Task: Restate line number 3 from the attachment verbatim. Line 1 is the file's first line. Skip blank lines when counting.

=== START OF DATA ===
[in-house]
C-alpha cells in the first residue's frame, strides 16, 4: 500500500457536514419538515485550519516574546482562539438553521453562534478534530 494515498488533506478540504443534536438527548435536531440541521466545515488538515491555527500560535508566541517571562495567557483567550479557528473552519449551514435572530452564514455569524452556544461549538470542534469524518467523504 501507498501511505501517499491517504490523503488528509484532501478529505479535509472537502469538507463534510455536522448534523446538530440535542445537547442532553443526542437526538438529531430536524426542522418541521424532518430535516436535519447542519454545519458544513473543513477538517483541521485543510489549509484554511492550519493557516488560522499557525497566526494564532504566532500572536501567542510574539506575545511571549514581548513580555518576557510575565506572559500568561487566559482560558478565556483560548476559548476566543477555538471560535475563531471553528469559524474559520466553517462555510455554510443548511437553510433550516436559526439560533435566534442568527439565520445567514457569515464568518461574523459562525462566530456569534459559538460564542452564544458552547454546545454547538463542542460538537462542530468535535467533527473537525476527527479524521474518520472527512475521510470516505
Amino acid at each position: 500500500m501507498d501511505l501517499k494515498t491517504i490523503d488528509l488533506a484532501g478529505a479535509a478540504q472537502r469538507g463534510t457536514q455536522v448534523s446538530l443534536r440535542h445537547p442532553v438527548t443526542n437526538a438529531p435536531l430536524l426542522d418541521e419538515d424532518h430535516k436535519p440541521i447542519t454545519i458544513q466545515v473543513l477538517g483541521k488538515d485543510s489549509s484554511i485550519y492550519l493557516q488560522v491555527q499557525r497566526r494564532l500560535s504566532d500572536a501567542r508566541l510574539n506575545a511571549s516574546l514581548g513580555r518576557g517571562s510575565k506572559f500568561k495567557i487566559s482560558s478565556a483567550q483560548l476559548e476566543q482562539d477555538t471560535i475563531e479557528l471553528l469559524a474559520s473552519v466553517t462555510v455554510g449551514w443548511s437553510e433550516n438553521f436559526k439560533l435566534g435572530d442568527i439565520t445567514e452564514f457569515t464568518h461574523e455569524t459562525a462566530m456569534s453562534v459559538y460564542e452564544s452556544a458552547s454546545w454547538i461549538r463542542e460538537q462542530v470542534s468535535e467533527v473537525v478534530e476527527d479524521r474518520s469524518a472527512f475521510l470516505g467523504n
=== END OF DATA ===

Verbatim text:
Amino acid at each position: 500500500m501507498d501511505l501517499k494515498t491517504i490523503d488528509l488533506a484532501g478529505a479535509a478540504q472537502r469538507g463534510t457536514q455536522v448534523s446538530l443534536r440535542h445537547p442532553v438527548t443526542n437526538a438529531p435536531l430536524l426542522d418541521e419538515d424532518h430535516k436535519p440541521i447542519t454545519i458544513q466545515v473543513l477538517g483541521k488538515d485543510s489549509s484554511i485550519y492550519l493557516q488560522v491555527q499557525r497566526r494564532l500560535s504566532d500572536a501567542r508566541l510574539n506575545a511571549s516574546l514581548g513580555r518576557g517571562s510575565k506572559f500568561k495567557i487566559s482560558s478565556a483567550q483560548l476559548e476566543q482562539d477555538t471560535i475563531e479557528l471553528l469559524a474559520s473552519v466553517t462555510v455554510g449551514w443548511s437553510e433550516n438553521f436559526k439560533l435566534g435572530d442568527i439565520t445567514e452564514f457569515t464568518h461574523e455569524t459562525a462566530m456569534s453562534v459559538y460564542e452564544s452556544a458552547s454546545w454547538i461549538r463542542e460538537q462542530v470542534s468535535e467533527v473537525v478534530e476527527d479524521r474518520s469524518a472527512f475521510l470516505g467523504n